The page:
'Often, a particular section of the menu does not move as fast as the others. In order to bring them into the limelight, a food festival becomes mandatory,' admits Shafiul Ishaque, co-owner, Tamarind. 'Also, since ours is a rare restaurant serving non-vegetarian south Indian food, we need to create demand for the cuisine; food festivals help do just that.'


The planning process starts at the beginning of every financial year, when the entire annual calendar of food festivals is chalked out. This takes into account the obvious occasions and plugs the cuisine-based promotions in the lull periods.

'The plan of action is decided well in advance and an activity chart drawn up. For simple promotions, like maybe a pasta festival, preparations begin a month in advance, while for the special ones three to four months are needed,' says George K. George, executive chef, The Oberoi Grand.

First step, time it right. 'The festival should not clash with any other important event in the city,' warns Ishaque.

A lot of research goes into deciding the menu. 'The decision is taken after consultations with the sales, food and beverages, and the public relations departments,' says Anirban Simlai, food and beverages manager, The Park.

The aim is to keep it as close to the authentic as possible. 'Before our Shanghai Street Food Festival, I went to Shanghai to research the cuisine,' says chef Rajesh Dubey of Mainland China.

Research apart, importing speciality chefs is more than a fad now. 'We generally get chefs from other Oberoi hotels, or even from other hotels. A guest chef offers his own distinctive touch and hence our regulars get to enjoy more variety. It's also a learning experience for our kitchen staff,' says George.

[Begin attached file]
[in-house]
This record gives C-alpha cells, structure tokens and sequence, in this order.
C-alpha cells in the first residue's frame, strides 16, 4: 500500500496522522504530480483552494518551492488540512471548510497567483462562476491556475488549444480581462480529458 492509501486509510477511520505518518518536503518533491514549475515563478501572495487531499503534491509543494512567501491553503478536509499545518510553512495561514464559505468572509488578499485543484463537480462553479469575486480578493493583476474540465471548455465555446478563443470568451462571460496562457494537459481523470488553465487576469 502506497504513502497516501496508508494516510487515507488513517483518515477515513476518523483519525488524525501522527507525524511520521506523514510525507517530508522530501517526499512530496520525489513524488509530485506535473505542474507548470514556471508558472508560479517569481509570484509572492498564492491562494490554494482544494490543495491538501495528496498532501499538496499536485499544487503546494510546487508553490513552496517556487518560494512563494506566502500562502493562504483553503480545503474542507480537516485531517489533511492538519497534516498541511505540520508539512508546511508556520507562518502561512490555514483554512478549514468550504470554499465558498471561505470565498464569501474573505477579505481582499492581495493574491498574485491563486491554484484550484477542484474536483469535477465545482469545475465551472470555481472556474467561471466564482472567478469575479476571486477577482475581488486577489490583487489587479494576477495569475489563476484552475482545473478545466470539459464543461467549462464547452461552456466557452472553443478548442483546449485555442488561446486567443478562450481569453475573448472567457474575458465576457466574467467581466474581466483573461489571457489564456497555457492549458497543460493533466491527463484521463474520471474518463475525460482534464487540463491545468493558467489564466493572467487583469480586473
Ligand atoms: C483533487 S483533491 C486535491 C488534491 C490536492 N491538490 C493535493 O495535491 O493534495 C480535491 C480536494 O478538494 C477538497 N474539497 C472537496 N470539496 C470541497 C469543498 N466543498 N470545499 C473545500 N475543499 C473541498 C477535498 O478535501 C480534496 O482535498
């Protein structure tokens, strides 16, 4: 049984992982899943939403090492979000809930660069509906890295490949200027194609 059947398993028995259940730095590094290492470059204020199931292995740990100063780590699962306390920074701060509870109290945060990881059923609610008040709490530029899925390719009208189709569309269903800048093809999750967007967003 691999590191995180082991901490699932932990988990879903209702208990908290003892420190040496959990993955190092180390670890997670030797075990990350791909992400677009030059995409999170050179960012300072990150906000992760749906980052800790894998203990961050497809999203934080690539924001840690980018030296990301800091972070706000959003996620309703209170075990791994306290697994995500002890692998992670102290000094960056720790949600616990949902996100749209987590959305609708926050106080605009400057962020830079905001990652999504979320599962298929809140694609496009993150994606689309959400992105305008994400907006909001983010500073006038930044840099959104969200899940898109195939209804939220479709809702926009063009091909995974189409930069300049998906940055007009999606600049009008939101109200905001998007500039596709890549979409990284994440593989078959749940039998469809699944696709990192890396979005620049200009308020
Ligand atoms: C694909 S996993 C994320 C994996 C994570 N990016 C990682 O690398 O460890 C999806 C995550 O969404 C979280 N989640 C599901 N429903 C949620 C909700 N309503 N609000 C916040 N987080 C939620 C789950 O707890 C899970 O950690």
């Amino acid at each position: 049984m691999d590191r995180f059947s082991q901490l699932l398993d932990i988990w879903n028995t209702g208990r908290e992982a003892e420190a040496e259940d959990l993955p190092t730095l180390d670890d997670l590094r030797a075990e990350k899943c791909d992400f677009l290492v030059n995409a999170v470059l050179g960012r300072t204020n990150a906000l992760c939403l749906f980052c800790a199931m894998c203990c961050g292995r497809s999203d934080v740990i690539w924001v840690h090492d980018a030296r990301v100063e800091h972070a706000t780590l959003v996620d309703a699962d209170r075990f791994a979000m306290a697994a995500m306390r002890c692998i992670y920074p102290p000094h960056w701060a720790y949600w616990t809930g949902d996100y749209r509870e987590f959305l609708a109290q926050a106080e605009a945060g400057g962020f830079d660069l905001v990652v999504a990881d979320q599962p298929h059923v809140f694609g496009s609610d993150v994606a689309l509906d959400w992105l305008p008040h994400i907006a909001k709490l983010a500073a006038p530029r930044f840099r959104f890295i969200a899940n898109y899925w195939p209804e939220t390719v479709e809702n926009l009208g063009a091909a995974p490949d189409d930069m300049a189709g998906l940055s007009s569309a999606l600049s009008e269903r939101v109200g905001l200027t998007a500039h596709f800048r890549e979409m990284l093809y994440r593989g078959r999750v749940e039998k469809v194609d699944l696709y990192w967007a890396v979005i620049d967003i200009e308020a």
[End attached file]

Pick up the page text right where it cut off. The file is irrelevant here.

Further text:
Besides adding an aura of authenticity, a guest chef or a celebrity chef helps create a buzz around the festival, points out Simlai.

The menu, once decided, goes through several internal tasting sessions before making its way from the kitchen to the table.

And then begins the publicity blitz.


The impact of such festivals, according to the food trade, is 'tremendous' and the effects are far more far-reaching than footfall highs and sales spurts.

The immediate gains are quite dramatic, though. Plates and proceeds go up by 'at least 15 per cent and as much as 40 per cent', depending on the occasion, the publicity and the awareness generated during those few days. Most diners go for the festival menu while it is on the table, and the effect lingers for days and weeks.

'A food festival serves quite a few purposes. Firstly, it creates awareness about a restaurant and the kind of cuisine it serves. Secondly, and most importantly, it results in increased footfall and sales during that period. And thirdly, it's the best time to get feedback from guests that helps in retaining popular items on the menu and doing away with the ones with a lukewarm response,' says Simlai.

Chef Dubey of Mainland China adds: 'Food festivals have a huge impact ' they help draw attention of people as well as the media towards the restaurant. The response at all our festivals is overwhelming and this gives us the chance to showcase our culinary specialities to a bigger crowd. So, they help in creating new clientele.'

A win-win situation for kitchen and consumer alike, eating out could mean flitting from one food festival to the next, for some time to come.